The 2006 Geary lecture, sponsored by the Economic and Social research Institute -ESRI, Making Globalization Work
was given in Dublin this afternoon by Professor Joseph Stiglitz, one of the world’s best-known economists and currently Professor of Finance and Economics at Columbia University. He was Chief Economist at the World Bank until January 2000 and before that he was Chairman of President Clinton’s Council of Economic Advisors. He won the Nobel Prize for Economics in 2001 and is the author of the best-selling books Globalization and Its Discontents
and The Roaring Nineties
In his lecture, Professor Stiglitz addressed some of the critical problems facing our rapidly integrating world. He put forward new ways of dealing with the crippling indebtedness of developing countries, a new system of global reserves to overcome international financial instability, and an economically incentivised framework for dealing with the energy pollutions which create global warming and which threaten us on a planetary scale. He argued for the reform of global institutions such as the UN, the IMF and the World Bank to make them truly capable of responding to the problems of our age and shows why treating developing countries more fairly is not only morally right, but, because it increases global public goods, is ultimately also to the advantage of the developed world.
The Geary lecture is held each year by the ESRI and honours Dr R. C. Geary (1896 –1983), the first Director of the Institute, the most eminent Irish statistician and economist of the twentieth century.
Stiglitz drew a big crowd to the Burlington Hotel and as would be expected of an American academic, he didn't miss the marketing angle. The lecture was well peppered with references to his book, which was for sale in the hotel.
Stiglitz is good at analysing issues and his longtime criticism of the structure of the IMF (International Monetary Fund) is getting attention this week with a proposal supported by the US, that China and India be given a stronger role. However, it did strike me that the likes of Taoiseach Bertie Ahern is typical of many political leaders, in that he is both for globalisation and against it.We are good at bragging about our flexible industrial model of low taxes and low wages in one economy we operate, while in the other, the old world of farm subsidies, public service salaries rising by 38% since 2001 compared with the industrial wage by 19%; most private sector workers without occupational pensions compared with excellent ones for public servants and vested interests in the private services sector, holding sway.EU for and against Globalisation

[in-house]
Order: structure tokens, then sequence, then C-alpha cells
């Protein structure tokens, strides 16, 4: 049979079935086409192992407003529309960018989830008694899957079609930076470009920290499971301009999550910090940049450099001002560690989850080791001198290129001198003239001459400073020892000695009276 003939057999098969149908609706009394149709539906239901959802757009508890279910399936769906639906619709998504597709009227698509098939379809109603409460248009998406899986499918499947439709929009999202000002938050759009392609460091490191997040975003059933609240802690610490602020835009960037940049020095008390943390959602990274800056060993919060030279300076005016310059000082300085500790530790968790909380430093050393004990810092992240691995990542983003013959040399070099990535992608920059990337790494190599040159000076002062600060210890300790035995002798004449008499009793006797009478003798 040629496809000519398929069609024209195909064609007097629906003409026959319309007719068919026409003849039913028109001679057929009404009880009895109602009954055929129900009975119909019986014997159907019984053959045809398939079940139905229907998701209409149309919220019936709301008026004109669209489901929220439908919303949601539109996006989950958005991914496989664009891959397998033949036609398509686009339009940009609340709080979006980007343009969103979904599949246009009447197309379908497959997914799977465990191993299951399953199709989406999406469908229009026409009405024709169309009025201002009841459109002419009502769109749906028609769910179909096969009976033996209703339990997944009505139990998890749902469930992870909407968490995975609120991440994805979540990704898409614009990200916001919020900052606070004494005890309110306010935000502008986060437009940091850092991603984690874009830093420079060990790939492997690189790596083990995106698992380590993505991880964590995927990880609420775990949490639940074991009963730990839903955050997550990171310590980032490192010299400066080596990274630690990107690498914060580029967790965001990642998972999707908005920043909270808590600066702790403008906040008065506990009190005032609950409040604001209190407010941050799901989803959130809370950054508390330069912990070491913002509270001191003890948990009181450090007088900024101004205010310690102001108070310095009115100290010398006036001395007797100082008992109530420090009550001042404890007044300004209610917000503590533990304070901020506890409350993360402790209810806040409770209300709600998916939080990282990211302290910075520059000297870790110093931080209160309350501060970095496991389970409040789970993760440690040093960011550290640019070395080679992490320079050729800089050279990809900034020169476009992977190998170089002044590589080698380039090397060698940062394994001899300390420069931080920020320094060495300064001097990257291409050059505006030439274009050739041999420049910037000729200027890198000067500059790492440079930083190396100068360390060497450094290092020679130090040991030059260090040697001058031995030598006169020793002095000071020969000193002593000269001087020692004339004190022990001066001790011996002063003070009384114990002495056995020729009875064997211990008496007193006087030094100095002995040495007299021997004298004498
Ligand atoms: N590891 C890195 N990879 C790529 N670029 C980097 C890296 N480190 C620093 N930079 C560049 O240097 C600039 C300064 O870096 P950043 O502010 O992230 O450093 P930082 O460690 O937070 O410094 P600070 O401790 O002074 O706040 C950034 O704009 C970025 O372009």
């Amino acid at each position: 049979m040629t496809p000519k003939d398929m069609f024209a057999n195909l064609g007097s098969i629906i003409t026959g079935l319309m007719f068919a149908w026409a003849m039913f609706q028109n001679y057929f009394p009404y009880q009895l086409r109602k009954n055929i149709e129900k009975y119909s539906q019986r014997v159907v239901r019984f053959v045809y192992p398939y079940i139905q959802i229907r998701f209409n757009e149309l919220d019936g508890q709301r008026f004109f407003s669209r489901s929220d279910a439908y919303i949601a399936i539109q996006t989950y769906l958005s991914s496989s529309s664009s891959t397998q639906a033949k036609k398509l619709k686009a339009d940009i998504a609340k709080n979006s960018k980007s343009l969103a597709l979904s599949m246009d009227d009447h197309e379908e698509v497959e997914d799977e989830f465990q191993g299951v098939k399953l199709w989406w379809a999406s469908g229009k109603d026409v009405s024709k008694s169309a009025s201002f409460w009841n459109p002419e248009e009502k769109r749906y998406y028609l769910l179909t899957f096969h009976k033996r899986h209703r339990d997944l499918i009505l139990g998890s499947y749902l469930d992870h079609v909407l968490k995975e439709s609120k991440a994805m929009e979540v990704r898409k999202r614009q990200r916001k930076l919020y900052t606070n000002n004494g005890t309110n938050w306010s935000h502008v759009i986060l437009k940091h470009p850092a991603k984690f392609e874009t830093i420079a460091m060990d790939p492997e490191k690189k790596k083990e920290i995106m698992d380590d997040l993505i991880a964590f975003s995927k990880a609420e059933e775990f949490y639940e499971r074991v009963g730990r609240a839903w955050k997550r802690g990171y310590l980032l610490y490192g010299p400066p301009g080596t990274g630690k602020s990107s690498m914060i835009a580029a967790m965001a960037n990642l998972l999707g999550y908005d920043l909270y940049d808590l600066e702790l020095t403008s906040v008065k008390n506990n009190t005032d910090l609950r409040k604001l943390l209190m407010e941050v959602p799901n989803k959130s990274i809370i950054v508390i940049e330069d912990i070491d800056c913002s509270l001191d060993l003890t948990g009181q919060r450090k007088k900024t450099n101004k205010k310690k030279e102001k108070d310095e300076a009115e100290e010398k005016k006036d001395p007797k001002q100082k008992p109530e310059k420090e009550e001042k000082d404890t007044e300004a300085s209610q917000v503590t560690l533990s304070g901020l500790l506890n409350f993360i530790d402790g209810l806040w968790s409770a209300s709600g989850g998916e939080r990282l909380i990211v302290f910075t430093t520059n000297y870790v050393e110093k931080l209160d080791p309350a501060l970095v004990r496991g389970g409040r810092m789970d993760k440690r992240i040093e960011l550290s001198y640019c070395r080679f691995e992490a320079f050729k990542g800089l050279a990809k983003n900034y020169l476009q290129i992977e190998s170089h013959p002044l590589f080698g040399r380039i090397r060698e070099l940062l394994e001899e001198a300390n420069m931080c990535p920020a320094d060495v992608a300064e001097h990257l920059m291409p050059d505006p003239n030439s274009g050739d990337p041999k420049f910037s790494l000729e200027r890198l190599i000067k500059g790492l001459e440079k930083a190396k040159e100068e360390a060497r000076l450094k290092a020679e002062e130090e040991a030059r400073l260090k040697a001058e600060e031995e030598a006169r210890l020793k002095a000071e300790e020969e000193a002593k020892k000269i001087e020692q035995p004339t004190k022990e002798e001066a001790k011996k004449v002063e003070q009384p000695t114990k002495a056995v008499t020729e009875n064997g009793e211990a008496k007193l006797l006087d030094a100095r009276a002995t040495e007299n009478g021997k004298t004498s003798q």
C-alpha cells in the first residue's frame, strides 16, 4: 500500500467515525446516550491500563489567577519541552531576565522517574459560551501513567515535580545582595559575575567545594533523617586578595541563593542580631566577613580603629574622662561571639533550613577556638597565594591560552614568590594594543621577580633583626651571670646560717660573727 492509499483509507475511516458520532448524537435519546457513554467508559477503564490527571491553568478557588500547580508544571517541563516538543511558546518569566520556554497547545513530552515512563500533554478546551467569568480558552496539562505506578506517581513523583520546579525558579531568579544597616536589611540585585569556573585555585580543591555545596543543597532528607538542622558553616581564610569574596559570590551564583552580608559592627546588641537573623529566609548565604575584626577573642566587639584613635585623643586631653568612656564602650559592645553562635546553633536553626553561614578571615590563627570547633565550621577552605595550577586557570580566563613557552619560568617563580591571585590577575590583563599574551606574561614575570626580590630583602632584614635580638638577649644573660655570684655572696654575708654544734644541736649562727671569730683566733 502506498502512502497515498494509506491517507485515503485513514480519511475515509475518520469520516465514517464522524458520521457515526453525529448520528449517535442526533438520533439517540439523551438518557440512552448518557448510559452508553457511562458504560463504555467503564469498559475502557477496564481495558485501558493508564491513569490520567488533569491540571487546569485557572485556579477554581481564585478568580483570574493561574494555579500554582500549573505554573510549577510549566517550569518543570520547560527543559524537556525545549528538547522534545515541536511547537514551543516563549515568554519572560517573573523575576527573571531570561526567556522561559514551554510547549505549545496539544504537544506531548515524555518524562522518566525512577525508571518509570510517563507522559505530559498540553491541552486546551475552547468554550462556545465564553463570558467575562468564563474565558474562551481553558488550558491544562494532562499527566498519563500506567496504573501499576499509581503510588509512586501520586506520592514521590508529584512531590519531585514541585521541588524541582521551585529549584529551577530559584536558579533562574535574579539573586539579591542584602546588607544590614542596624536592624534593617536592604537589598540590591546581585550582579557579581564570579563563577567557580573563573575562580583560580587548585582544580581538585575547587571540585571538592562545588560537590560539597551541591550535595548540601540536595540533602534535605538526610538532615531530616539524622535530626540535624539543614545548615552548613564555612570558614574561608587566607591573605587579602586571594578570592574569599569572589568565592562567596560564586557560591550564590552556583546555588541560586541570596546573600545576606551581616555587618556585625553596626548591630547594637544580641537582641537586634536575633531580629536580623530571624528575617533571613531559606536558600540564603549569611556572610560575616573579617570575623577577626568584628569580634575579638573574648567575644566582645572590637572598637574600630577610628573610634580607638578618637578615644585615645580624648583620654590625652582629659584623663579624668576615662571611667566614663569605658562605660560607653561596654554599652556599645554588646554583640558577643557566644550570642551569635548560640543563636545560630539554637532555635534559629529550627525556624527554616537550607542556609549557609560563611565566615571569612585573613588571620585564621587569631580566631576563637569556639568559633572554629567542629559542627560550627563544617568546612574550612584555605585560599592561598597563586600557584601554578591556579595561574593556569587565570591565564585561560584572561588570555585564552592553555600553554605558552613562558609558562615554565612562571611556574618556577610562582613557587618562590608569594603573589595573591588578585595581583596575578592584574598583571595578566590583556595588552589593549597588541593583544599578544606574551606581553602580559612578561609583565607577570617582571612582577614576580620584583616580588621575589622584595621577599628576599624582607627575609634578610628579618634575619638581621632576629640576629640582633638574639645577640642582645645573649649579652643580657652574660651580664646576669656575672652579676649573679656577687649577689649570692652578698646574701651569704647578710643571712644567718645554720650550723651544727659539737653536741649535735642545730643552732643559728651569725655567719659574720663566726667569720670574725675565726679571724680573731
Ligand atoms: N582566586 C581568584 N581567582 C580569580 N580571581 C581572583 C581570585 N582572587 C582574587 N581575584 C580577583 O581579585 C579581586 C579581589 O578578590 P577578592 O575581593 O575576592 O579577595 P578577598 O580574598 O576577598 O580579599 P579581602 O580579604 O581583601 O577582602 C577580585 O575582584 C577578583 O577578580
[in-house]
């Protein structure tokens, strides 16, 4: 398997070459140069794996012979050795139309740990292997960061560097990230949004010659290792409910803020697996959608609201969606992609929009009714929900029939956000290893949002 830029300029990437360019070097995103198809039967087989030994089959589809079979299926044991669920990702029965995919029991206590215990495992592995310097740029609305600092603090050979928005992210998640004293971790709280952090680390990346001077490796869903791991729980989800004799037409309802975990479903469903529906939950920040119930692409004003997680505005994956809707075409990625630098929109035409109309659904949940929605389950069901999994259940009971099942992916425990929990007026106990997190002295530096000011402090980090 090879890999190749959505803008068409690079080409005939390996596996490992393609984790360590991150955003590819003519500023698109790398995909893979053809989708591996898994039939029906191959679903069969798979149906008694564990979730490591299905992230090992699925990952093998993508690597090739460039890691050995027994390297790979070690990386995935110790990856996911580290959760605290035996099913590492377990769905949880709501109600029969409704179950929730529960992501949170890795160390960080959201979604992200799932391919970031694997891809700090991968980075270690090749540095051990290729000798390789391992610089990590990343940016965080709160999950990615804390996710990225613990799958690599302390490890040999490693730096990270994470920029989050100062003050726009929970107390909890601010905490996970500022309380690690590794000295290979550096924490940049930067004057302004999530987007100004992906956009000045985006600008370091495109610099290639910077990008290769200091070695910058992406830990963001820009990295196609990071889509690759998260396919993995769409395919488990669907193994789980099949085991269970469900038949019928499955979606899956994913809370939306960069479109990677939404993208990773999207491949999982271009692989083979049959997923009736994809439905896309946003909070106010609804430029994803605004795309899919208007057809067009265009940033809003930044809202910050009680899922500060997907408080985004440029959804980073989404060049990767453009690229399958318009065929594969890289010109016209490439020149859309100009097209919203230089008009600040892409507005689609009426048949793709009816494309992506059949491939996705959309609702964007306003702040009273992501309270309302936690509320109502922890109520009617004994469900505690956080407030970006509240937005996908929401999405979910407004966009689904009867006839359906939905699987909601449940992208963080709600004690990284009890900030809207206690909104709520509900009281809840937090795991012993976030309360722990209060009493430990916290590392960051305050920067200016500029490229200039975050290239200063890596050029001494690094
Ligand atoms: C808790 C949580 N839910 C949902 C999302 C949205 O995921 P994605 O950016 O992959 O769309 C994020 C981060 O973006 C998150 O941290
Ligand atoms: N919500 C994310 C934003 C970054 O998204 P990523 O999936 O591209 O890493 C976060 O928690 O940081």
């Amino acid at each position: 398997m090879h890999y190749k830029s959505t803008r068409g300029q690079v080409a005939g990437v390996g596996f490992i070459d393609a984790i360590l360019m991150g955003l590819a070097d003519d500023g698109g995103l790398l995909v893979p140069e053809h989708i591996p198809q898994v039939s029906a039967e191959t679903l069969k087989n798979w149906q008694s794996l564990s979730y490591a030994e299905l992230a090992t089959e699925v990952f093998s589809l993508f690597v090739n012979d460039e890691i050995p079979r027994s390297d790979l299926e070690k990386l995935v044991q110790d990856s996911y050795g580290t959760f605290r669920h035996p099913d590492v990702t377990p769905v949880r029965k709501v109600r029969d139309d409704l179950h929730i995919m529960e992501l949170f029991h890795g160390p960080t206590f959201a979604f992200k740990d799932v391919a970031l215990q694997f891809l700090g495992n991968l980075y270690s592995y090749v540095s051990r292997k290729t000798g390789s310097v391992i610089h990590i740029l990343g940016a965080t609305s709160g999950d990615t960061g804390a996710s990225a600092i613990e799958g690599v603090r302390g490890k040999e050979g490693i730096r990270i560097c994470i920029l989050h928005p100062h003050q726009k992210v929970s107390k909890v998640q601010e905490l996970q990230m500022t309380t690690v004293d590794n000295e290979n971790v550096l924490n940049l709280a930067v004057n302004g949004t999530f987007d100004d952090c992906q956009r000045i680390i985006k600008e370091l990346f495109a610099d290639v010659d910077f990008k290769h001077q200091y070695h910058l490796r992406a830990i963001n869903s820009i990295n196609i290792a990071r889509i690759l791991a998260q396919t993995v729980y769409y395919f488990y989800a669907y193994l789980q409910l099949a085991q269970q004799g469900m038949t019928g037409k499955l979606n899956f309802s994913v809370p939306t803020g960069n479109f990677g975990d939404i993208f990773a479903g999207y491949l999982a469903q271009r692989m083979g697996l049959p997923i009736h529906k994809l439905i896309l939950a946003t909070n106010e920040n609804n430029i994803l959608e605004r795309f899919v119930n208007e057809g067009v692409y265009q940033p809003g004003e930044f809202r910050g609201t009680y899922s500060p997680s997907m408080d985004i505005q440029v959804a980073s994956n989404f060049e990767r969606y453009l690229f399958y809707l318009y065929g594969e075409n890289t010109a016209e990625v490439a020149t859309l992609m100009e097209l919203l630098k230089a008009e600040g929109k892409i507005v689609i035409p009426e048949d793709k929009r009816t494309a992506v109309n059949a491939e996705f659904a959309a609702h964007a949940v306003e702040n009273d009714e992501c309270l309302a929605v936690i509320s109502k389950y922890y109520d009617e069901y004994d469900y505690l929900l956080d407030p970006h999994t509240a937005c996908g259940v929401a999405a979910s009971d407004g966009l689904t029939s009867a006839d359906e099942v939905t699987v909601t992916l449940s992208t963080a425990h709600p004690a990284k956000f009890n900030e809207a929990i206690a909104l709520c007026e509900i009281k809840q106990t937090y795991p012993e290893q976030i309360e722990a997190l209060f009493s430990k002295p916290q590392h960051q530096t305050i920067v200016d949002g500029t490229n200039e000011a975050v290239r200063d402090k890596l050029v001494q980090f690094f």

There was another pertinent example today in Europe of being for and against globalisation when it suits.
European Union Trade Commissioner Peter Mandelson today proposed duties on leather shoes from China and Vietnam, to be approved by the EU's 25 countries that are divided into protectionist and pro-consumer camps.
Mandelson has proposed five-year duties to replace temporary ones imposed in March, seeking to stem Chinese and Vietnamese exports at what it is claimed to be at below cost levels and accordingly damaging to European shoemakers.
The EU's trade deficit with China hit a record €100 billion in 2005 and China's exports of €72 billion in the first five months of 2006 made it the second biggest exporter to Europe, just under the US's €74 billion.
China supplied about half of the 2.5 billion pairs of shoes sold in Europe last year, which resulted in calls for protection by the Europe's 8,000 shoe manufacturers, mainly small manufacturers in southern Europe. An estimated four-fifths of the EU's leather shoes are made in Italy, Portugal and Spain. Imports of leather shoes from China jumped four-fold in the 2001-2005 period while imports from Vietnam doubled.
The five-year duties proposed by Mandelson, of 16.5 percent on Chinese and 10 percent on Vietnamese leather shoes, require approval in the next month by a majority of the EU's 25 countries. In a non-binding vote last month, the majority of countries rejected new duties.It's Not all the Fault of Politicians
Electorates don't vote for pain as Germany's Chancellor Angela Merkel discovered last September. Politicians will continue to try and ride two horses simultaneously to save their hides.
Globalisation like much else in the world, could work better.
The Doha Trade Round should be saved but the self-interest of protected farmers in rich countries needs to be challenged by brave people. However, muddling through will continue to be the default option and with Northern European countries and the shoemakers in Southern Europe at loggerheads, the practical man through experience can be satisfied with half a loaf. As the famous British economist onetime remarked, in the long run, we are all dead.New York Times Review
Stephen Kotkin in the New York Times writes: If a prize in politics were awarded for self-righteousness, Joseph E. Stiglitz, despite stiff competition, might be near the top of the list. In 2001, he shared the Nobel in economic science for seminal work in the economics of uncertainty, particularly for what happens when parties to a transaction possess unequal information, as they invariably do. Economists measure impact by citations, but many of his papers are so fundamental that the results are no longer even cited. They’re part of the ecosystem. From these brilliant heights, Dr. Stiglitz, a professor at Columbia University, has been fulminating about other people’s blind spots.